Mark H a écrit:
A couple of points, Mr Ettinger:
1: I have at no point challenged whether your geometry fits the painting, or whether it is flawed in anyway - I have, on the other hand, challenged your motives, i.e. whether applying the geometry was justified, and I have challenged your conclusion as to what the geometry may represent.
>>OK, fine. What you don't understand is that I did not solve the painting geometry first and then try to apply it to Mahone Bay. It was the other way around. If you look at a map of Mahone Bay, it is impossible to miss the star-shaped formation just off Lunenburg (about 15 miles south of Oak Island). I had already read that pentagonal geometry was involved in RLC, so I thought it was worth a shot to see if this star formation would
fit into the Poussin painting. I could see right away that there was a marked similarity. It would then take several years to work out all the details. What we now have is a PERFECT match between the features of the painting and the Mahone Bay star formation. We also have this geometry PERFECTLY pinpointing the exact Oak Island treasure site location. Not just the island in general but the exact spot on the island, which has never been explained by any other theory. The obvious choice would have been to put it on the highest ground, furthest from shore. Instead, it is in a very odd spot. Only this geometry explains that choice, and explains it perfectly. <<
2. Regarding TOG, yes, there are numerous (some quite massive) flaws in their geometry, but that is not the point - I was using TOG as an example of how a 'solution' was used to jump at entirely the wrong conclusion. You are so wrapped up in the perfection of your geometry, that you are failing to grasp the actual thrust of my arguments. Any arguement seems to be interpreted as an attack on the geometry.
>>Alright, so you accept the geometry but don't accept the connection of it to Oak Island? Well then, all you have to do to make your point believable is to find some other place on this planet that BETTER matches the Poussin geometry and that also pinpoints a known or justifiable treasure site. When you do that, let me know will you?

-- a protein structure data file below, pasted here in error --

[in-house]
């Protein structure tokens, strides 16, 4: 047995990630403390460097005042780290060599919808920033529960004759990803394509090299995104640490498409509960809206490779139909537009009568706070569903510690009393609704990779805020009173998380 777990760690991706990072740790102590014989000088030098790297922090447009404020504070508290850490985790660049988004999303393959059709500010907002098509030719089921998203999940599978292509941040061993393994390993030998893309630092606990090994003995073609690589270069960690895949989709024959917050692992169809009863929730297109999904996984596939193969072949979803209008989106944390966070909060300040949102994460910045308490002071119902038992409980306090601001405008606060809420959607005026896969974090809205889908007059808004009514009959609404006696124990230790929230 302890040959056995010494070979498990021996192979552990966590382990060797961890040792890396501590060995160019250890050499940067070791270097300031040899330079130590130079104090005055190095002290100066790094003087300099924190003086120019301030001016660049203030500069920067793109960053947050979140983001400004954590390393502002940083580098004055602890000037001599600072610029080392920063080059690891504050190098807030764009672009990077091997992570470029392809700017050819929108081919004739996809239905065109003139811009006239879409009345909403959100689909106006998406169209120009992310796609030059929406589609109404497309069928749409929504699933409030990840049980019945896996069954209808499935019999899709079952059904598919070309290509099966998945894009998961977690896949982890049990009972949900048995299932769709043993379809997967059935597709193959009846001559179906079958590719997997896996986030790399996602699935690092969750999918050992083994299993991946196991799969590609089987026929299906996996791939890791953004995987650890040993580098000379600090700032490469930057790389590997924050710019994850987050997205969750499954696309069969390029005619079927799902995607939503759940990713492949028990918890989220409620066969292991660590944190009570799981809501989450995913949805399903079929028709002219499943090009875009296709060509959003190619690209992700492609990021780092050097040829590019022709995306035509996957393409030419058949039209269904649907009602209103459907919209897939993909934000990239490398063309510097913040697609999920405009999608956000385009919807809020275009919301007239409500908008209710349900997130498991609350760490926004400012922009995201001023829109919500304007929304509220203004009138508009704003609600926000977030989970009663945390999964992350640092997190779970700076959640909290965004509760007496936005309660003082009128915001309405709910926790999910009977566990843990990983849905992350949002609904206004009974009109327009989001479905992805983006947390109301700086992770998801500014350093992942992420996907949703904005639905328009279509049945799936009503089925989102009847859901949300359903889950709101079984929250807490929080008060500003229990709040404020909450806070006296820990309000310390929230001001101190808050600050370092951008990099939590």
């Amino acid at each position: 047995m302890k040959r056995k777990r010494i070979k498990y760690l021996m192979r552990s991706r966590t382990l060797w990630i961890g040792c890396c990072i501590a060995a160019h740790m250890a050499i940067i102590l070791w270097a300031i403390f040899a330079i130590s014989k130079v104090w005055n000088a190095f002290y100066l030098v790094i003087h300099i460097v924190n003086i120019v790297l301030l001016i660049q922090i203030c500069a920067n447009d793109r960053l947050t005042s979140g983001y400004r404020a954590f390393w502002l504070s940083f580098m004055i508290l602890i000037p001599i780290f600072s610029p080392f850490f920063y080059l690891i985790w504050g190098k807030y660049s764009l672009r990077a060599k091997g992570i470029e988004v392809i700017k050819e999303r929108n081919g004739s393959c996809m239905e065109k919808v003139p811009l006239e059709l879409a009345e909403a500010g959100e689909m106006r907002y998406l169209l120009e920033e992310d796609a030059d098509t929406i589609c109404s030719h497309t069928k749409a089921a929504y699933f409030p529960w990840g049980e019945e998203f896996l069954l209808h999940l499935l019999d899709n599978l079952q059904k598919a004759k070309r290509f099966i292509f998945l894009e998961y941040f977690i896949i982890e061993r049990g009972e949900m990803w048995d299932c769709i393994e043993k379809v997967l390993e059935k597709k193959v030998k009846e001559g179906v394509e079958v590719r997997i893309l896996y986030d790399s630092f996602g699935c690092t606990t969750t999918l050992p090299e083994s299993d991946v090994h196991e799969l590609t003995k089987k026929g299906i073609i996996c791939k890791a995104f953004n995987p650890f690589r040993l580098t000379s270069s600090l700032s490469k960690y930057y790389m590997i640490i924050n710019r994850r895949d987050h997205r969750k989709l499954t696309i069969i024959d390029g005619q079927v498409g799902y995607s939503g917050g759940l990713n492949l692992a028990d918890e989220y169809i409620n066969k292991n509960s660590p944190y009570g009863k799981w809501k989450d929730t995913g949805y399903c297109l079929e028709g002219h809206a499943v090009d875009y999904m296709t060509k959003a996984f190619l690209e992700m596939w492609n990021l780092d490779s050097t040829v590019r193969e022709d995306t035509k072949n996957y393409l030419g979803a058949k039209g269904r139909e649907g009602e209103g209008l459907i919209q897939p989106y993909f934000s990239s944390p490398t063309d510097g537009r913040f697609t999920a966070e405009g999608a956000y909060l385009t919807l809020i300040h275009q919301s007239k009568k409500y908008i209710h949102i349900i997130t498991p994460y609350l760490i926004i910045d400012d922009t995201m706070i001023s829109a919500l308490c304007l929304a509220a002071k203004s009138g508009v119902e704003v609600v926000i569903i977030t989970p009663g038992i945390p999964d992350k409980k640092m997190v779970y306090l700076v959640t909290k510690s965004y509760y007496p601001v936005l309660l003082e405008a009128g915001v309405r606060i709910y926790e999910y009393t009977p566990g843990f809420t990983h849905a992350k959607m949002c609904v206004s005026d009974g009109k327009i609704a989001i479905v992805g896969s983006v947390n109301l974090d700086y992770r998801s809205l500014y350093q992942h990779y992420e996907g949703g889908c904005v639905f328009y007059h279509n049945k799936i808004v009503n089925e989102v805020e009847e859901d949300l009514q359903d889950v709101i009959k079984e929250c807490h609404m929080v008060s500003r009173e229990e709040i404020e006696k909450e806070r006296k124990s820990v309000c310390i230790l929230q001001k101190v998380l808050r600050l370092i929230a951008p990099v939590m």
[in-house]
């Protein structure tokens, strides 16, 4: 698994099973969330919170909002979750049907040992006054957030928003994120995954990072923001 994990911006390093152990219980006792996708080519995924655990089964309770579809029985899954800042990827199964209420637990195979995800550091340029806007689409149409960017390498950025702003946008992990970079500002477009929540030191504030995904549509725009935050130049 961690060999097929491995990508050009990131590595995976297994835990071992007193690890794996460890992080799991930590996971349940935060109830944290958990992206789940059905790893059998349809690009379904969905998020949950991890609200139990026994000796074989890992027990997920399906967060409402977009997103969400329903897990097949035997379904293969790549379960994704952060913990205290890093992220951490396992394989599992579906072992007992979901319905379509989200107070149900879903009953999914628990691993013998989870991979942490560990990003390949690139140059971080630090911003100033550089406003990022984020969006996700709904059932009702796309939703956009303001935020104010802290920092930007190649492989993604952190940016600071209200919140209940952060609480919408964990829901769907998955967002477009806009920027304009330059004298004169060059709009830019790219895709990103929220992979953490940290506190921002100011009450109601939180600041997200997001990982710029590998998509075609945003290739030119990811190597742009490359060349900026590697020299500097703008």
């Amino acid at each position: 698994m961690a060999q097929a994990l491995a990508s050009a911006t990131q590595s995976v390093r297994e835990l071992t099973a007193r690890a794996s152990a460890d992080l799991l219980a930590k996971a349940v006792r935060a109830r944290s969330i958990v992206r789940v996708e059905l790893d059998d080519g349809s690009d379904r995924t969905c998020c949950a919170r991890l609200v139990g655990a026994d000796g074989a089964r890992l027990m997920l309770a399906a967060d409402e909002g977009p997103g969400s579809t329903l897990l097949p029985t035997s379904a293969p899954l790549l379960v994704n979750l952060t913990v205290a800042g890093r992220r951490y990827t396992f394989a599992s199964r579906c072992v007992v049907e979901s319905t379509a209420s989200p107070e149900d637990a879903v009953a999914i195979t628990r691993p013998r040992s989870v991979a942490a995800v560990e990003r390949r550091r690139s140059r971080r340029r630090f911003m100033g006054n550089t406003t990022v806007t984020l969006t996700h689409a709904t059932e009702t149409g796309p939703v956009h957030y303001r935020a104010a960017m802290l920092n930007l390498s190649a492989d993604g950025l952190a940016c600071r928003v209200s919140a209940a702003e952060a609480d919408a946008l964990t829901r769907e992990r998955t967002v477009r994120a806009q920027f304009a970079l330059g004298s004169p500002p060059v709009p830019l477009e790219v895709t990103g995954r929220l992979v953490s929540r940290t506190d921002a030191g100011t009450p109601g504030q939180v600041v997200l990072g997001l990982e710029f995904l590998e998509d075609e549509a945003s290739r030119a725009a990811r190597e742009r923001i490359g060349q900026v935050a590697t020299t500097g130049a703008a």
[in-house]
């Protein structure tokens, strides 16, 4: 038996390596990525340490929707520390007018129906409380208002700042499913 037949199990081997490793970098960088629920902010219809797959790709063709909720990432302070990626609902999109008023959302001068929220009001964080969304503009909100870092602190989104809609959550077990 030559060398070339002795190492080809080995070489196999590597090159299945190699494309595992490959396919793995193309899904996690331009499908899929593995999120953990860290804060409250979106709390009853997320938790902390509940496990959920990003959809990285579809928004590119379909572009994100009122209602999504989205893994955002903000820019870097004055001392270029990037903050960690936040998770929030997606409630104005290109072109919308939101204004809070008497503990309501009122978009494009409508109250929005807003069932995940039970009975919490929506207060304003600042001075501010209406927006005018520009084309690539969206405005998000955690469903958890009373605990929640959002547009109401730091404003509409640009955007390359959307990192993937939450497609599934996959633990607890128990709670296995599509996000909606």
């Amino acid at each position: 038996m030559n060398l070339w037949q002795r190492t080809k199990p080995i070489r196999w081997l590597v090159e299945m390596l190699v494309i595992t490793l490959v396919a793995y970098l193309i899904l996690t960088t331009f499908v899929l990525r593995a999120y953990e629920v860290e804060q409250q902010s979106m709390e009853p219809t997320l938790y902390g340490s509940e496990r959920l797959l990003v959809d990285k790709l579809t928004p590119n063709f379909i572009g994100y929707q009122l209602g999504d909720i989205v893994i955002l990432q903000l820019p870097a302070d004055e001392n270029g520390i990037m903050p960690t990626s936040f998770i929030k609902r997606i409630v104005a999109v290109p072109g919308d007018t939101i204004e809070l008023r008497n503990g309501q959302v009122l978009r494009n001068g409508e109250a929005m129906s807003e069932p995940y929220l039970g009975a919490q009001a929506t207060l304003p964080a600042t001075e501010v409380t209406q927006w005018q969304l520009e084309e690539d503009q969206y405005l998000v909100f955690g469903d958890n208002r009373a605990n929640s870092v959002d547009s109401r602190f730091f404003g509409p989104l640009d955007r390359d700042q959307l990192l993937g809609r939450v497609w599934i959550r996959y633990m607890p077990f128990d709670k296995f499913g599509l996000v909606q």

3. The first permanent settlement in the Oak Island area was not established until 1605 or later. The Poussin in question was painted in or around 1640, a span of 35 years. It is unlikely, though I admit not impossible, that this is enough time to esatablish the 'Money Pit', and for word to reach a painter in France as to the location of the pit. Even if it was, much of that area was unexplored and uncharted until years later, making applying a geometry to a map very difficult and therefore unreliable. Also, the prevailing 'best guess' for the construction of the pit is 1745-95, sometime within 50 years of it's discovery, based on certain aspects of the tale. This in itself is not enough to disprove your theory, but to my mind is certainly enough to suggest that other avenues should be explored - to quote Sir Arthur Conan Doyle 'When you have eliminated the impossible, whatever remains, however improbable, must be the solution' - but until the impossible is eliminated, the improbable should not be taken as the only possible solution.